Carotid Artery Disease
Blockages in the carotid arteries, which supply the brain with blood, cause about 25 percent of preventable strokes, one of the most feared illnesses of the elderly. These blockages are caused by atherosclerosis or hardening of the arteries.
In its early stages, carotid artery disease may not have any symptoms until you experience what's commonly called a "mini-stroke" or transient ischemic attack (TIA). If your doctor suspects you have carotid artery disease, it can be easily diagnosed using ultrasound or other imaging technology.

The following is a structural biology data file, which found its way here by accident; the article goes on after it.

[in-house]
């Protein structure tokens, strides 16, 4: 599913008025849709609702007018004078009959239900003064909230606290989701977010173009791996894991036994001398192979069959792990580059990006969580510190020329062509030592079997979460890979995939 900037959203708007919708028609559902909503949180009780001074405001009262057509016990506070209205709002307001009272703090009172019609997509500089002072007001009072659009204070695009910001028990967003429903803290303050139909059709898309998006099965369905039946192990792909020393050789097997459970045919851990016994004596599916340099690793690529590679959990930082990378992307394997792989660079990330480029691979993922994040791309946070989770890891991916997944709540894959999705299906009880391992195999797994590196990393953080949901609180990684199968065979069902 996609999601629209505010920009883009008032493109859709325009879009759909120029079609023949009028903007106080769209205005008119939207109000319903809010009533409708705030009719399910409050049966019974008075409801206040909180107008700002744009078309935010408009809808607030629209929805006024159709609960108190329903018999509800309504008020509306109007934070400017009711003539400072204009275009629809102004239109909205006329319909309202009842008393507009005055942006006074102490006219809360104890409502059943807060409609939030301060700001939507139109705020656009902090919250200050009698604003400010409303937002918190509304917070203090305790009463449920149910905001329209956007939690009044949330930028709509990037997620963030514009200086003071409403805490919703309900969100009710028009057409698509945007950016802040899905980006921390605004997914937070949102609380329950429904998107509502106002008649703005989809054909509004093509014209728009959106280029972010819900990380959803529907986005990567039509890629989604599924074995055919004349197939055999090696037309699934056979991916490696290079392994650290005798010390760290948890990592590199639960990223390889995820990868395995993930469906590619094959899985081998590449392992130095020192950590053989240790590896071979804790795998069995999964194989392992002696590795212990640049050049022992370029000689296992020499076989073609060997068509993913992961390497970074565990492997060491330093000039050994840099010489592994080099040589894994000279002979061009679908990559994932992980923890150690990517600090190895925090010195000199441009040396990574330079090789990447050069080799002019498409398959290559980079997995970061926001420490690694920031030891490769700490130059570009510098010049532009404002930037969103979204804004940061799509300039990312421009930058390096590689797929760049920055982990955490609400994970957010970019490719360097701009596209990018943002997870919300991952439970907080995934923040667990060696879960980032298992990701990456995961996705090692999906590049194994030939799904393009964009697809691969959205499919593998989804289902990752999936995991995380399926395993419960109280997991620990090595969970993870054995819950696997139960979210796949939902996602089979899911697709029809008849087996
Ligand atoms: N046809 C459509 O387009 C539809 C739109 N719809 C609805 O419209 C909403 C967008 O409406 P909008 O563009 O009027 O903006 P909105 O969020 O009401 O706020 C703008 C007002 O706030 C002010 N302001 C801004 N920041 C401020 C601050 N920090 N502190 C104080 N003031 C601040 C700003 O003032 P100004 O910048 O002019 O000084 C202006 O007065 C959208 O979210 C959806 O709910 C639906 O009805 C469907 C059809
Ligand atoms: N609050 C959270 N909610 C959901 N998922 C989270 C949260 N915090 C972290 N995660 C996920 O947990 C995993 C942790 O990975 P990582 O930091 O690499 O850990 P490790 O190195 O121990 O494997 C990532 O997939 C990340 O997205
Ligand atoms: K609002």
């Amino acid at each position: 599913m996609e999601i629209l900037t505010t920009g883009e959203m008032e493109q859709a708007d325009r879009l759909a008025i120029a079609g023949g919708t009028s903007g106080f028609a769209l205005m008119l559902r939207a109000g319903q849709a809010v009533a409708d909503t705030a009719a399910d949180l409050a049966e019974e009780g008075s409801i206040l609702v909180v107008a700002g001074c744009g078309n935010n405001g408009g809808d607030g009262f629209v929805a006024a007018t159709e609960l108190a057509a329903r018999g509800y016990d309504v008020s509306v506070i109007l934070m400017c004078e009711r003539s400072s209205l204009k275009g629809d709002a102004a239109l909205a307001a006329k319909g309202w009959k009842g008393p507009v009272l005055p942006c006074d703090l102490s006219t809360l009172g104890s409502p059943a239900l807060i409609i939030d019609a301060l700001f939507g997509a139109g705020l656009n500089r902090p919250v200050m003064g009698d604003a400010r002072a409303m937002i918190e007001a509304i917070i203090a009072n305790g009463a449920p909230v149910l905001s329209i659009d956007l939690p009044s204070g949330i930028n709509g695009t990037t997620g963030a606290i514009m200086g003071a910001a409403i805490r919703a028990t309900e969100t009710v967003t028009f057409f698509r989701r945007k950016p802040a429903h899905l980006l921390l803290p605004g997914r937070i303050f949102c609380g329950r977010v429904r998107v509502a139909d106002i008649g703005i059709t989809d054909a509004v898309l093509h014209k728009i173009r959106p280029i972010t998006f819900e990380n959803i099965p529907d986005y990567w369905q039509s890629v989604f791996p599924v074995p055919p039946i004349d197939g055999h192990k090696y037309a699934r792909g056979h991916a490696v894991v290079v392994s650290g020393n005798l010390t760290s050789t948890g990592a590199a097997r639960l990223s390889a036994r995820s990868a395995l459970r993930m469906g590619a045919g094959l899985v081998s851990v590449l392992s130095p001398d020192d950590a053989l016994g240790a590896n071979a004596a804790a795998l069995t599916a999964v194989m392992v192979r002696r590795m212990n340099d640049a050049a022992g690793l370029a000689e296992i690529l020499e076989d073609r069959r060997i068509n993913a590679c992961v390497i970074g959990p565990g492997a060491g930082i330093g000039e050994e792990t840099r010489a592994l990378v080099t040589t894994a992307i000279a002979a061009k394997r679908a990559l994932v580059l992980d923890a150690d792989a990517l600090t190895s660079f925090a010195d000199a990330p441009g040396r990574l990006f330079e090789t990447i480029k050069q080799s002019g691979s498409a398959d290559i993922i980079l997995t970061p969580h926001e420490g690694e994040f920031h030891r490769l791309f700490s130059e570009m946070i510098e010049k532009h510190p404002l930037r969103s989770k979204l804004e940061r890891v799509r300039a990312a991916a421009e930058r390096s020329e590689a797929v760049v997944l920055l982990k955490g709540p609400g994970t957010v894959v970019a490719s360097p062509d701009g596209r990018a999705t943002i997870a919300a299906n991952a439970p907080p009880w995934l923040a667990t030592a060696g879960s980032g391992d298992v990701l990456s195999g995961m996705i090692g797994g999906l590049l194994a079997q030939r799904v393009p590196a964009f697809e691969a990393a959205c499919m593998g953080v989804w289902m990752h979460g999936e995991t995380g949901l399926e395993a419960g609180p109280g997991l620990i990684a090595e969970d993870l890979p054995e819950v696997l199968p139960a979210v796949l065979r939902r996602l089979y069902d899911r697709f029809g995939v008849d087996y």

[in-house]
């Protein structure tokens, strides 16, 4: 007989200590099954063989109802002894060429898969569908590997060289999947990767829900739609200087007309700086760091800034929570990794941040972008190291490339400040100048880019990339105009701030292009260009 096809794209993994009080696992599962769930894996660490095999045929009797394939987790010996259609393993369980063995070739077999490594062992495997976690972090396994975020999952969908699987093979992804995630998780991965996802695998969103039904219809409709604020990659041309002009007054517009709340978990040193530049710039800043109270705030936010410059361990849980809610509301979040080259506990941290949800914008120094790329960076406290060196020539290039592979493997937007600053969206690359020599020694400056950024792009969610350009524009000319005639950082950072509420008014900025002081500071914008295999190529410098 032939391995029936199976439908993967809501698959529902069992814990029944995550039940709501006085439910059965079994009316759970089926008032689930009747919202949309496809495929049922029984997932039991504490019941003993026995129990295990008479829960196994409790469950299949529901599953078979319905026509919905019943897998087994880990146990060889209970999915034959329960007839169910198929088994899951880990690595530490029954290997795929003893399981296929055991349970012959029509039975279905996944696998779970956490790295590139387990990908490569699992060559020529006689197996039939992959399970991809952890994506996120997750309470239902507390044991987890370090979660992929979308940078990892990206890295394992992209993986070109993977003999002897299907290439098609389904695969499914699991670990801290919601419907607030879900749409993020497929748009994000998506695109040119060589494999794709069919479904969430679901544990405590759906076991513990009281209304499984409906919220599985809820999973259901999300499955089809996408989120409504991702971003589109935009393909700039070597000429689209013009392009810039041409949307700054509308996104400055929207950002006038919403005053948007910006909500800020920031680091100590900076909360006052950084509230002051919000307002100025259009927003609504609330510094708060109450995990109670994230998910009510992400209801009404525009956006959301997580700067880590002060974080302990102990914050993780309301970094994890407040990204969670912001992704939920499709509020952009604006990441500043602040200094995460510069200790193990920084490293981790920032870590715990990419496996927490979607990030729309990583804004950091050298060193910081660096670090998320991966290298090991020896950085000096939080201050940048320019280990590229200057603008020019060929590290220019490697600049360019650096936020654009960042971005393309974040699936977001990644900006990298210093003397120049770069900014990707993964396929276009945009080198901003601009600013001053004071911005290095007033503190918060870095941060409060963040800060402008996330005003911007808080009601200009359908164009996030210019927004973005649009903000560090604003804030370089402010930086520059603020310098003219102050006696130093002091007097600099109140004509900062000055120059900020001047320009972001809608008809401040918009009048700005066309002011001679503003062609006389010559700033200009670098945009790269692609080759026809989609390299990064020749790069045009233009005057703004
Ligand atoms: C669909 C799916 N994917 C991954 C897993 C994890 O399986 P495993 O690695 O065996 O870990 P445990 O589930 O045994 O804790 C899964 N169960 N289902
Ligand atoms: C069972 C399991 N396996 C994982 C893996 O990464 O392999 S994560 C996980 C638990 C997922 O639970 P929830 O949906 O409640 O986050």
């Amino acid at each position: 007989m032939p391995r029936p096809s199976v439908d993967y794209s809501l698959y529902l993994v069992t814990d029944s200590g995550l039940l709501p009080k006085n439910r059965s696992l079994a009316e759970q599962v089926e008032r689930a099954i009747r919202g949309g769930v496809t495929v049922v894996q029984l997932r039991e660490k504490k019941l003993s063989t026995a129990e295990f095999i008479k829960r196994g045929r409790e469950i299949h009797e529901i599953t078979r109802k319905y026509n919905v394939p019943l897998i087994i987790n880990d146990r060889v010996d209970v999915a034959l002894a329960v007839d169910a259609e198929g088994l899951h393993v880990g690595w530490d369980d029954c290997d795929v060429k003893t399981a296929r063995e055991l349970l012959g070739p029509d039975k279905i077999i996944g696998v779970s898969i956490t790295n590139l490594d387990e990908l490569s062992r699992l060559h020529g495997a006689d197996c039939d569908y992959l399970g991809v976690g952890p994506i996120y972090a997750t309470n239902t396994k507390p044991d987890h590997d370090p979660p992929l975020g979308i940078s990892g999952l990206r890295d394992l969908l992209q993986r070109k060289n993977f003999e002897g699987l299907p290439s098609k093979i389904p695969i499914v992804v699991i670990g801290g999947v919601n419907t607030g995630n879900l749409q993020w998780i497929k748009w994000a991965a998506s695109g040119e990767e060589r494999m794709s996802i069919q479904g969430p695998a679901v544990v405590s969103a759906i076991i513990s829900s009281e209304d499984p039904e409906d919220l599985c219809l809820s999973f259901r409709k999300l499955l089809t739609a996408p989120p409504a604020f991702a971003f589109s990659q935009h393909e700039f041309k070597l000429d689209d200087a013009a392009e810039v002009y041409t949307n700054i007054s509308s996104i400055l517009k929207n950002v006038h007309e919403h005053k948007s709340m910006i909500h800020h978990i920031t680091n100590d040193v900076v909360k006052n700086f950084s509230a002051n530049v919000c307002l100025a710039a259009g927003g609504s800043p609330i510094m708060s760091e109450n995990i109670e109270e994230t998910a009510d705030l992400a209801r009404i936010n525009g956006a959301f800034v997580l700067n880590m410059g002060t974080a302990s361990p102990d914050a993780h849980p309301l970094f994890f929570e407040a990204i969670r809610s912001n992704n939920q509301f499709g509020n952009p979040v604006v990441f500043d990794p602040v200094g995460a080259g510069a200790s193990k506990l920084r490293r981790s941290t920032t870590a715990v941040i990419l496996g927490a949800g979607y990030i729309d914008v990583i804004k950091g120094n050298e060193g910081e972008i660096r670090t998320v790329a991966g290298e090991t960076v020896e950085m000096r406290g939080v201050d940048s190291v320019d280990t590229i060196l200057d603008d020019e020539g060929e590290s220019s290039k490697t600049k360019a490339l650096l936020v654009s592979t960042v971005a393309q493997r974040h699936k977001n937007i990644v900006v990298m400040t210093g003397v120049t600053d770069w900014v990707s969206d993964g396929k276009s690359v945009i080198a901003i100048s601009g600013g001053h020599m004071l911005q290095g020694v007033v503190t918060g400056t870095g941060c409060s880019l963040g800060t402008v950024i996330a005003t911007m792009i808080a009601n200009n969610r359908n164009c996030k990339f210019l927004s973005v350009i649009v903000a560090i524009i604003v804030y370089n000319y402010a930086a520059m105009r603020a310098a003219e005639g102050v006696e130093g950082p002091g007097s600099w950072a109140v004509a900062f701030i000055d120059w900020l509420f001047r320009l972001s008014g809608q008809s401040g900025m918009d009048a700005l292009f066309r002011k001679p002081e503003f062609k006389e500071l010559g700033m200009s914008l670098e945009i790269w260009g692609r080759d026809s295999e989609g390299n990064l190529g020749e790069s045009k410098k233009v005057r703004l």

Our Approach to Carotid Artery Disease
UCSF offers compassionate, cutting-edge care for patients with carotid artery disease, a major cause of preventable strokes. For less serious cases, the treatment plan may include lifestyle changes, medications and careful monitoring of the narrowed artery. If the condition progresses, we offer traditional surgery as well as a less invasive option, called balloon angioplasty and stenting, to remove the blockage and restore normal blood flow. UCSF's vascular surgery program has performed carotid artery surgery to prevent strokes for more than five decades.
UCSF Health medical specialists have reviewed this information. It is for educational purposes only and is not intended to replace the advice of your doctor or other health care provider. We encourage you to discuss any questions or concerns you may have with your provider.